I had the honour to be invited to speak at University of Mary Washington’s 2012 Faculty Academy in Virginia. Andy Rush did an excellent job of recording the session.
The thought of talking straight for an hour terrified me that I’d have a room full of sleeping people, so I tried to incorporate some of Cathy Davidson’s advice about encouraging large groups to think, pair, share. I took her idea one step in the doodle direction and asked them to draw. I scheduled regular doodle breaks to punctuate the segments between my agenda of history, brainstorming, planning, teaching, learning. Finally I tried to mash that up with Stephen Brookfield‘s critical incidents questionnaire so I could get feedback about the most engaging/least engaging moments in the session.
The big take away is that DS106 and ds106radio communities have given me the tools and inspiration to unleash my creativity in ways that best suit my learning. I hope I convinced a few folks to take DS106 a spin this summer at Camp MacGuffin
and a few more to pick up a pencil and sketch to brainstorm, plan, teach and learn.
For those of you, who are like me and prefer to skim content, here’s the slide deck you can quickly click through.
I wanted to end with a bang, so I paid homage to Jim Groom’s excellent TEDxNYED talk where he was able to deliver the first 3 minutes of a talk based on animated gifs without the projector working. He improvised and BECAME the animated gif. It was legendary.Below is the animated GIF renactment of McCaule Culkin in Home Alone represented the disastrous act, No Child Left Behind.
Of course presenting was a thrill but in truth, this event was a huge professional development opportunity for me. I learned a ton from so many amazing folks.
This was my second time in Virginia on the lovely UMW campus. This time I got to meet so many more incredible UMW staff and faculty, in addition to the awesome CUNY and Oberlin crews who I have only known online.
The first day was Grant’s really great presentation on Tinkering, Learning & The Adjacent Possible.
I wanted to riff off this concept, so I included my visual note as a first slide in my own presentation the next day:
What a treat to meet Michael Bransons Smith & Luke Waltzer (& see Mikhail again, of course). I loved their presentation on Dreaming about 100 Gadzillion BAzillion posts (we’re not gonna get hung up on the math).
I was pleased to see Shannon Hauser present her blog journey. I cannot express how much I appreciate student voices at these events. Her dashboard was inspiring. It told a story on its own but it was great to have her give a bit of insight into the inner workings.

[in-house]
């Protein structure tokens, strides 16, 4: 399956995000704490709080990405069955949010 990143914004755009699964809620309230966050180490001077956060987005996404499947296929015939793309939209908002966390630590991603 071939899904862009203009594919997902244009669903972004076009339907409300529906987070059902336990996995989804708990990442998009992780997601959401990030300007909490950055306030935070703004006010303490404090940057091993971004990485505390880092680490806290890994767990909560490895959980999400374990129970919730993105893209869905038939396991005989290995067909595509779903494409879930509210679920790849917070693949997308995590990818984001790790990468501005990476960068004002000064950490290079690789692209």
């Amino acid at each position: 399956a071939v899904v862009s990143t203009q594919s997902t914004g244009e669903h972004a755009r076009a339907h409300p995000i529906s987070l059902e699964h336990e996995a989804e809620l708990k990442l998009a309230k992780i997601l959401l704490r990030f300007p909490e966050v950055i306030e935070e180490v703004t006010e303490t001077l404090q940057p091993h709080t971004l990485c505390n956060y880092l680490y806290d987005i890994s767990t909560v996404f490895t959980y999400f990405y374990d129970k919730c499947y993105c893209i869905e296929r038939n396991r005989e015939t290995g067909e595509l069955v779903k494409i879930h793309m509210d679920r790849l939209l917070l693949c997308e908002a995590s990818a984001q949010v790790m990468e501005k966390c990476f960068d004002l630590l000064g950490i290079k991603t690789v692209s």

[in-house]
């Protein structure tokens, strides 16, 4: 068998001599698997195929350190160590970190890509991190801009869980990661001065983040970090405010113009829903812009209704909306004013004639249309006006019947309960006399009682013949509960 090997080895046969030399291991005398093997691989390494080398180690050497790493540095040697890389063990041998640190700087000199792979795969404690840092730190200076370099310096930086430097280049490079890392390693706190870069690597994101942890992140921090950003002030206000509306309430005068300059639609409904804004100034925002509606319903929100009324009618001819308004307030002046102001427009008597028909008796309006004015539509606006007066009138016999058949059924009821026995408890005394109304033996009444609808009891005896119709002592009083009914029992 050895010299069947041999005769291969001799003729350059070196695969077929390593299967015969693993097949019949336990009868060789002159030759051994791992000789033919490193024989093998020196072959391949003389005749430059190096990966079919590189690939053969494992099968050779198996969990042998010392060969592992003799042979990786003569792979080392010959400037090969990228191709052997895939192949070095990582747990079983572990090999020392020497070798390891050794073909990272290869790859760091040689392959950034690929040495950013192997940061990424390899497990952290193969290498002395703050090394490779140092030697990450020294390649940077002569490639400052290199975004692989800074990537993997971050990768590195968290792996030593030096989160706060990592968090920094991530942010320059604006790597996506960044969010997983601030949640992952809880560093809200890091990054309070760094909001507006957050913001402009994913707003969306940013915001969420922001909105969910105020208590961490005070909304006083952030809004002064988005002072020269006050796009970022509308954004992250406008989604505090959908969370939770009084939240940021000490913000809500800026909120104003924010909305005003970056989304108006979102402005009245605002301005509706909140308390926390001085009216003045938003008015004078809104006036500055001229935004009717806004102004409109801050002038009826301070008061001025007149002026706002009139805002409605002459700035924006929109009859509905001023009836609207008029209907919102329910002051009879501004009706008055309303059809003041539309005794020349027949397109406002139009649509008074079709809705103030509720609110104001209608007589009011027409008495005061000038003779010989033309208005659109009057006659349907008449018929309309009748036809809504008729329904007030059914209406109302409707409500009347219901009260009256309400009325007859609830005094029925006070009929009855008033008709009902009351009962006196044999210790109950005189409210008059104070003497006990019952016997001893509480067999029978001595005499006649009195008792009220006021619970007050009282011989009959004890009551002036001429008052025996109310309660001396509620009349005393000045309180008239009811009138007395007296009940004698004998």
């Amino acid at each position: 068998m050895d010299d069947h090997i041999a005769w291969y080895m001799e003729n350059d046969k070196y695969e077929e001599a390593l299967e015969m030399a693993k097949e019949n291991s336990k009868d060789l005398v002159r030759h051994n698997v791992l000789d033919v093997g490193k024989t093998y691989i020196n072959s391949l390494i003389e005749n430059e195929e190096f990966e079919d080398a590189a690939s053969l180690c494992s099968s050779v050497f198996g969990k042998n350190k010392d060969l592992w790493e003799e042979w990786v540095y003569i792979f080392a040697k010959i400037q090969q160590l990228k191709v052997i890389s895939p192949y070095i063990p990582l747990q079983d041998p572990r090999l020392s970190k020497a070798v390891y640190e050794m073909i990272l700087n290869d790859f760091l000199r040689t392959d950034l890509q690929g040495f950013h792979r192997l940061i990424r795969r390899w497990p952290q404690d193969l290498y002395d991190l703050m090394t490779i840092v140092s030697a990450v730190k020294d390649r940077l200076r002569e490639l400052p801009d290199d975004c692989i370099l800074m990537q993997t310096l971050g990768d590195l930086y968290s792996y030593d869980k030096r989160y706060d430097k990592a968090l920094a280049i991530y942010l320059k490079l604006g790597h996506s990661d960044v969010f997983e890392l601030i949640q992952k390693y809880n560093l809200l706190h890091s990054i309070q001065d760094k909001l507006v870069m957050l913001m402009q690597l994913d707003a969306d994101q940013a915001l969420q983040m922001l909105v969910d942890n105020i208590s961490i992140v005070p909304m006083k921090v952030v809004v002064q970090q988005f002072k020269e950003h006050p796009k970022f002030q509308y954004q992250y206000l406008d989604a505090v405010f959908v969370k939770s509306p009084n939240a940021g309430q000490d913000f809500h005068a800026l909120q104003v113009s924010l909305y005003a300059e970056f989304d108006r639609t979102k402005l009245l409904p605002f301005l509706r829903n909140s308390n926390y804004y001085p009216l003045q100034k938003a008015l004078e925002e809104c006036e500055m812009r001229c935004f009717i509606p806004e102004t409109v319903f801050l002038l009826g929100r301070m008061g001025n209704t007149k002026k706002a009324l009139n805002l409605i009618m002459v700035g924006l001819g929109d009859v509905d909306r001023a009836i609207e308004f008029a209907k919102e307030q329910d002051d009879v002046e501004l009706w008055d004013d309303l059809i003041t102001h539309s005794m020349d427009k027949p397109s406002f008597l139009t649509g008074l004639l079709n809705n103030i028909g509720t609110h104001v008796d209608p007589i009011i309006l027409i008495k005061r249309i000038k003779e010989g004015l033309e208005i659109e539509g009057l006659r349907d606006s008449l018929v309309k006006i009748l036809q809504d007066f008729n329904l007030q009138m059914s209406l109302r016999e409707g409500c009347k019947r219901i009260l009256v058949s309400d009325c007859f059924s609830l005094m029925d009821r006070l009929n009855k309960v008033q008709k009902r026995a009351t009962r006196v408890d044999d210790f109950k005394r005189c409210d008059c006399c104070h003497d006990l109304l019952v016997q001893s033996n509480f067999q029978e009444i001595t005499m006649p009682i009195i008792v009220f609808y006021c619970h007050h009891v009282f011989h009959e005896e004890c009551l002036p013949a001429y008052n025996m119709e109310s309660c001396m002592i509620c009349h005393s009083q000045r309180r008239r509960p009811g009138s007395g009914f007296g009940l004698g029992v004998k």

It was cool to sit in the discussions about The Domain of One’s Own, which thanks to coolest CIO, Justin Webb (who happens to have the coolest CIO name, EVAR) is being made available to 400 students this coming fall.
Another highligh was getting to see the MakerBots in action, thanks to the tinkering of Tim Owens.
Especially after seeing David Darts reach for his source code.
cc licensed ( BY NC SD ) flickr photo shared by giulia.forsythe
David Darts is the artist provocateur / inventor of the Pirate Box, which inspired @Noiseprofessor to build one for Alan. Eventually that adorable little box came to hold thousands of files, affectionately known as StoryBox. It goes without saying, but I’ll say it anyway, it’s always awesome to spend any amount of time with Alan too, of course.
cc licensed ( BY ) flickr photo shared by cogdogblog
cc licensed ( BY NC SD ) flickr photo shared by rushaw
Just as I was finishing this post up, GNA encouraged me to think about things I learned from doing this presentation. Good question. I really like the idea of having people graph their attention but I think I could have spent more time explaining or (here’s a radical concept) include a drawing of how I expected the axis to look. One piece of feedback I received from the index cards was that “forced doodling was awkward” and I should have given space for participants to gracefully opt out of drawing if it was out of their comfort zone.
UPDATE: Additional Resources & References
The Art of Changing the Brain, James Zull
Being a Critically Reflective Teacher, Stephen Brookfield
Now You See It, Cathy Davidson
Back of the Napkin, Dan Roam
Gamestorming, Sunni Brown
Visual Teams, David Sibbet
The Shape of Thoughts, Nick Sousanis
Cost of Knowledge. Elsevier Boycott
My Visual Practice Resource Page